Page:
We need a better way to review and discuss video games. Seriously, we do. In 2011 the Supreme Court affirmed what video game fans already knew, saying that First Amendment protections apply to video games as they can, “communicate ideas - and even social messages - through many familiar literary devices (such as characters, dialogue, plot, and music) and through features distinctive to the medium (such as the player's interaction with the virtual world).” In other words, video games are now legally defined as art in the same way a novel, film, or painting would be. It’s about time we treated them this way.
Video game reviews and critiques have been in the news lately. I won’t speak on GamerGate, but rather on the language we use communicate about video games and how we do it. There is much controversy around companies that may pay for – or withhold advanced copies because of – reviews. Go to YouTube. You’ll find video game discussions ranging from hilarious (Angry Video Game Nerd) to simple Let’s Plays (littering the wastes of the internet). All of these those skirt a major issue I see when talking games…
We need to take games seriously when we discuss them… at least sometimes.
All other art forms have a myriad of intelligent, well-written treatises, discussions, and reviews. If you head to any library you can find entire collections that are just essays about certain works of art. This is dangerously lacking in the game world. And it’s this dearth of seriously work on the creation of, enjoyment of, and social ramifications of games that allow non-gamers to see them as some kind of “other.” This otherness makes them a target for those who want to pin social wrongs on them or deride them as mind numbing, time wasting claptrap.
We gamers know this is wrong. I feel that video games can be inherently superior to television. They are an interactive medium that engages viewers as participants in much the same way that a book or live art might; that somehow is lacking when binge watching Netflix. Yet society allows people to throw games and gamers under the bus for the woes we all face, from laziness to violence, as if games are somehow different and dangerous from any other art form or time waster.
When we adopt a better way to have scholarly discussions as well as fun talks about games, then we can finally move past this stigma. Every new art form has detractors that think it’s inferior. Look at the early commentary are films, comics, or television. Eventually the people making these things evolve to understand how to convey their love of them (as film and television has) or suffer the negative consequences of letting other people tell them how they can enjoy that art (as comic books did under the Comic Code).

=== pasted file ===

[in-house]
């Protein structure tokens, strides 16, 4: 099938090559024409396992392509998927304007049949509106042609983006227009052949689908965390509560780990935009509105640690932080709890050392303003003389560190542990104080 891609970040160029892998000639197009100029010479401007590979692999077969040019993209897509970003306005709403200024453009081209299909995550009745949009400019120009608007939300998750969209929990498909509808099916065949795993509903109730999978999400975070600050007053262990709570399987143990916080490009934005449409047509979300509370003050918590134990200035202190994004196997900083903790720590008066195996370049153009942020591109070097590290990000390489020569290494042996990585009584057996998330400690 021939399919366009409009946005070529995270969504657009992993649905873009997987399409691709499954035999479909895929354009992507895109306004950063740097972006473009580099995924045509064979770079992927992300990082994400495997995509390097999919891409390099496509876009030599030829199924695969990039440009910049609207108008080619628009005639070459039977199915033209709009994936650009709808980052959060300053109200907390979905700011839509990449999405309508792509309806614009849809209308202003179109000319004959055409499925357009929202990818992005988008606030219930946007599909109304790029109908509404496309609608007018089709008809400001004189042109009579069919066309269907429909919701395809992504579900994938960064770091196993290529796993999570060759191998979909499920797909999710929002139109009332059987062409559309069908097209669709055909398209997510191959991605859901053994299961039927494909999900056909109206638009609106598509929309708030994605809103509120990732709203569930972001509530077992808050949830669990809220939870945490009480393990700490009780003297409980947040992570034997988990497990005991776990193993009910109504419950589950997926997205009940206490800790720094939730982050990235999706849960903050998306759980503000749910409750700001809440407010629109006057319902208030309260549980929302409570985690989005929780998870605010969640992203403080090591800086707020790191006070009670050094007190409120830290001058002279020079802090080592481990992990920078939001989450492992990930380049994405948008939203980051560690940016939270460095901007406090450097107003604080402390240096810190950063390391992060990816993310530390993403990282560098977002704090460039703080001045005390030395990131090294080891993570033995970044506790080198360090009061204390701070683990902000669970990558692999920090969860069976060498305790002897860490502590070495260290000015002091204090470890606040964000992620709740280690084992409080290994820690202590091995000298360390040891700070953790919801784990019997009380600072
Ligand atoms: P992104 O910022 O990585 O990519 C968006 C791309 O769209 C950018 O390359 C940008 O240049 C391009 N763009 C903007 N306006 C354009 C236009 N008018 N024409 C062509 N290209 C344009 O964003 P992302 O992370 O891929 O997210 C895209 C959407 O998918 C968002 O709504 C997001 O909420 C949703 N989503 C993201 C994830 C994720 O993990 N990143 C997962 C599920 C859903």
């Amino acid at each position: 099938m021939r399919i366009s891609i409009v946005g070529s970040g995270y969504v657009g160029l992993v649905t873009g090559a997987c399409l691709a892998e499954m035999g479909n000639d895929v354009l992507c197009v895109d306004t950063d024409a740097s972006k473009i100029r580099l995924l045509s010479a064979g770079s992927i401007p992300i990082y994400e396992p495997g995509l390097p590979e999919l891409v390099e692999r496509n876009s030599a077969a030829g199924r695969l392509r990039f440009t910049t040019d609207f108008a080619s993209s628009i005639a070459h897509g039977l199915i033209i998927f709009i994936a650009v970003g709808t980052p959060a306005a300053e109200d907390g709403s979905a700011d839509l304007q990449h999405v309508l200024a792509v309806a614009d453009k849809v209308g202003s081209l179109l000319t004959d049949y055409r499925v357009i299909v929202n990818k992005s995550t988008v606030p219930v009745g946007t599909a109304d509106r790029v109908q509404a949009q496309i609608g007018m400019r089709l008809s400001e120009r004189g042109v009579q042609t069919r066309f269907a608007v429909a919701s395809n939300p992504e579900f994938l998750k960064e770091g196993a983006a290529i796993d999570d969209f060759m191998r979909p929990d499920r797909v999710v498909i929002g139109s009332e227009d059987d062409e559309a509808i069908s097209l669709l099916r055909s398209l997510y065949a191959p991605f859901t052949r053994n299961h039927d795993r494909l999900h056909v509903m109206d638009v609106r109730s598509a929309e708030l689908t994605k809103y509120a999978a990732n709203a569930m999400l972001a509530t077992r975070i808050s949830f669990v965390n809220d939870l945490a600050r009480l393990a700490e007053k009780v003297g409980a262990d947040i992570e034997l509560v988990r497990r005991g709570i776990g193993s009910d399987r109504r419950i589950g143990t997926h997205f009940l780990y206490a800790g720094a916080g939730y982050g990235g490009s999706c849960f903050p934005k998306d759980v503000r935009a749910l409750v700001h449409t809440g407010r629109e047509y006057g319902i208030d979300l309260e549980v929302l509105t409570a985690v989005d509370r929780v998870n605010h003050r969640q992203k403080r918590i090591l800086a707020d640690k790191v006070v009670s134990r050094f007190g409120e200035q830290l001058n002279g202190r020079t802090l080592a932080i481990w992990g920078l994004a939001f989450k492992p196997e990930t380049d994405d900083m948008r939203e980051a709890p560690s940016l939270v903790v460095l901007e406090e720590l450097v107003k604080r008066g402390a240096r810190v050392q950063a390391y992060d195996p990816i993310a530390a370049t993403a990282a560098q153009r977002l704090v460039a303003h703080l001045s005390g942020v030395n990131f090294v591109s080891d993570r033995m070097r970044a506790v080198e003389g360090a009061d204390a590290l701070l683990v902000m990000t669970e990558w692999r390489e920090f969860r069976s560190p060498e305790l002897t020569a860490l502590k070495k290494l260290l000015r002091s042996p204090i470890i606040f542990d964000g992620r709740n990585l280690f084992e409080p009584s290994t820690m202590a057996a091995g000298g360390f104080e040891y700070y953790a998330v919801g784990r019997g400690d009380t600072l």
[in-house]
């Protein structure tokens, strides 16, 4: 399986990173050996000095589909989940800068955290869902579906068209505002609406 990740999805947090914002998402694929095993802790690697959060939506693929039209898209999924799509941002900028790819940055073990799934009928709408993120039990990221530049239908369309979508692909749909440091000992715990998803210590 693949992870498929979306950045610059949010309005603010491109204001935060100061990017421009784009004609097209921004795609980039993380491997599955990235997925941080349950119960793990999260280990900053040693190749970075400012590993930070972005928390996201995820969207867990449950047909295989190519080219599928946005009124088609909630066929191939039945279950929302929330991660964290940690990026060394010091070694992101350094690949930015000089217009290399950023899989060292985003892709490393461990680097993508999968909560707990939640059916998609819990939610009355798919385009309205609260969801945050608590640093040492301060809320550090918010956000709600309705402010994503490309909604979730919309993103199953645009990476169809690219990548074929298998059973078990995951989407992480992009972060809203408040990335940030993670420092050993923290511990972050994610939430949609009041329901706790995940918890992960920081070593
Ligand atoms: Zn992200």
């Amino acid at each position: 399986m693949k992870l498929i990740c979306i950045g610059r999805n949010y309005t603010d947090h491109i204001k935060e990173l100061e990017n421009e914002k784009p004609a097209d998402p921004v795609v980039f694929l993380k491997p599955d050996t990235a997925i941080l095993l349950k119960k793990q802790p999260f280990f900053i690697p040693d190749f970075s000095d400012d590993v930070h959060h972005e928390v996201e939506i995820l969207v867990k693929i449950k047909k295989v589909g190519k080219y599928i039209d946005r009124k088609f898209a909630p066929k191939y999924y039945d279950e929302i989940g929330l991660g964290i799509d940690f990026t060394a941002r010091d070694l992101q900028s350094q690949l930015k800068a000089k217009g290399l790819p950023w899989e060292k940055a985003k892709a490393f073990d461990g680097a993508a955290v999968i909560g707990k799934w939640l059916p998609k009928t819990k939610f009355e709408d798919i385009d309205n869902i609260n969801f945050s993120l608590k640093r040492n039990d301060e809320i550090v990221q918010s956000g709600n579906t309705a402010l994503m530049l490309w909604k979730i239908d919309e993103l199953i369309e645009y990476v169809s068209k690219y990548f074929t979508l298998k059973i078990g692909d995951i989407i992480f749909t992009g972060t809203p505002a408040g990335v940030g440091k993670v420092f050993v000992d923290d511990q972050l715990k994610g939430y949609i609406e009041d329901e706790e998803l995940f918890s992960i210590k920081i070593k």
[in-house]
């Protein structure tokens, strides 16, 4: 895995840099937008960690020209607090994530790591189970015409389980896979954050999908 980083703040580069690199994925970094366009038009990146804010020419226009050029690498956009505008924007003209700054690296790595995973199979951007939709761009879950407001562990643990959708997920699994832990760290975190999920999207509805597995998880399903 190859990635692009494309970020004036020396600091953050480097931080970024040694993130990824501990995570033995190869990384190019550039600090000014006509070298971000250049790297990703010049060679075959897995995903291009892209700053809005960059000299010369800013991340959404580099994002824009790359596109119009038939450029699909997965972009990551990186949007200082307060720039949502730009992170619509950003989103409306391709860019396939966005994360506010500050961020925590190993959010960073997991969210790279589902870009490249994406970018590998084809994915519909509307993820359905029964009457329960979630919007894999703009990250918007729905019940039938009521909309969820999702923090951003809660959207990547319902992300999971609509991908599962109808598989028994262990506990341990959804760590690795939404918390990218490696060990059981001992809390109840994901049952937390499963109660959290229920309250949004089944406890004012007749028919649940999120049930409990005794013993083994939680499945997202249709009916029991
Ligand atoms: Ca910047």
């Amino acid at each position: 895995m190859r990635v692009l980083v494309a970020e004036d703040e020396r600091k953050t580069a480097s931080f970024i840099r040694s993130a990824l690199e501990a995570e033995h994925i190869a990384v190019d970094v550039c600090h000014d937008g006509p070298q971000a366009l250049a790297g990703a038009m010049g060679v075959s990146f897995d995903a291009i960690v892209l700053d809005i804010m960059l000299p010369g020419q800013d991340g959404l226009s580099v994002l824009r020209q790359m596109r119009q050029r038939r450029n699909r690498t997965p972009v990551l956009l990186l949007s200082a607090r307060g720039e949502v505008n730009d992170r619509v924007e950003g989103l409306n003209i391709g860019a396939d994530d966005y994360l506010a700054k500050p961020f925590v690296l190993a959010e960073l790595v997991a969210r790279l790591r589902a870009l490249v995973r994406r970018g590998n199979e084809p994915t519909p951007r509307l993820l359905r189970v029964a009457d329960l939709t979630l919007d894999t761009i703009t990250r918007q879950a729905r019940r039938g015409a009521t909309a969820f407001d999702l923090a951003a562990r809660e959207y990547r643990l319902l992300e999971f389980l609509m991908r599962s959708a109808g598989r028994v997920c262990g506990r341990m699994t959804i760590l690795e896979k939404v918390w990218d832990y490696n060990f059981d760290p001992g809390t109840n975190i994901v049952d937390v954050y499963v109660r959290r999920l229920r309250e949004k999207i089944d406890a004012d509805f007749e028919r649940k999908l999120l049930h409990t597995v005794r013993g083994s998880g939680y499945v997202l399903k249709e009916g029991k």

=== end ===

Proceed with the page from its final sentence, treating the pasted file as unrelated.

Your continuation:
Typing in the term “video game” into GoogleScholar returns roughly 1,700,000 articles. The vast majority of these are on video games in learning, cognition, and behavior. A few deal with economics. Almost none of them talk about the scholarly merits of games. The lack of better reviews, criticism, essays, and books on games from their history to their enjoyment is what can make or break games for all of us. Luckily games have had some strong proponents that have not allowed them to be neutered or ruined by the curtailing of free speech. But, at the same time, great discussion on these games as games fall into two camps: mockery of bad games and basic talk about good games.
I propose we start to invent some kind of new, interesting shared language so that we can produce better and better discussions on games. We should be reviewing more than just the veneer of the game and the enjoyment therein. Game reviews should be more than angry rants or basic facts about the game, sometimes coming with the price of pay-to-play. Let’s create truly exciting and interactive forms of essays on games. If Super Mario 3 is a masterpiece, why does it succeed? If Action 52 is terrible, how does it fail? It is here that games and gamers have something no other art form has: the intersection of all other art forms. Games can be as beautiful as a Monet, as engaging as Hemingway, as expressive as Chaplain, and as moving as Mozart. But games have a few extra layers that many art forms don’t have, including programming and interactivity.
It’s because of this interactivity that games are often overlooked by scholars and gamers alike as art. And it is because of this interactivity that we need a new, better language for their discussion so that they can continue to be loved and free, open expressions for the rest of our lives. It is also this interactivity that brings a big threat to the continuing talk of games… Will they still be around in 50 or 100 or 1,000 years? Imagine if we lost the game equivalents of Hamlet or the Mona Lisa. We cannot deprive the future of the Dooms and the Zorks and the Final Fantasies of the world and, so, we must be smarter about how we share the good and bad with ourselves, each other, and the public at large.
Engage, educate, and enjoy. Now let’s work on a better way to do it that isn’t some percentage rating with a few brief words on physics or mechanics. We should talk about the artists who make these games. We should discuss the visual, the mechanics, the physics, the successes, the failures, the sounds, and the enjoyment.
And we must talk about them as intelligent consumers… Except Tiger handheld games. Those things are terrible.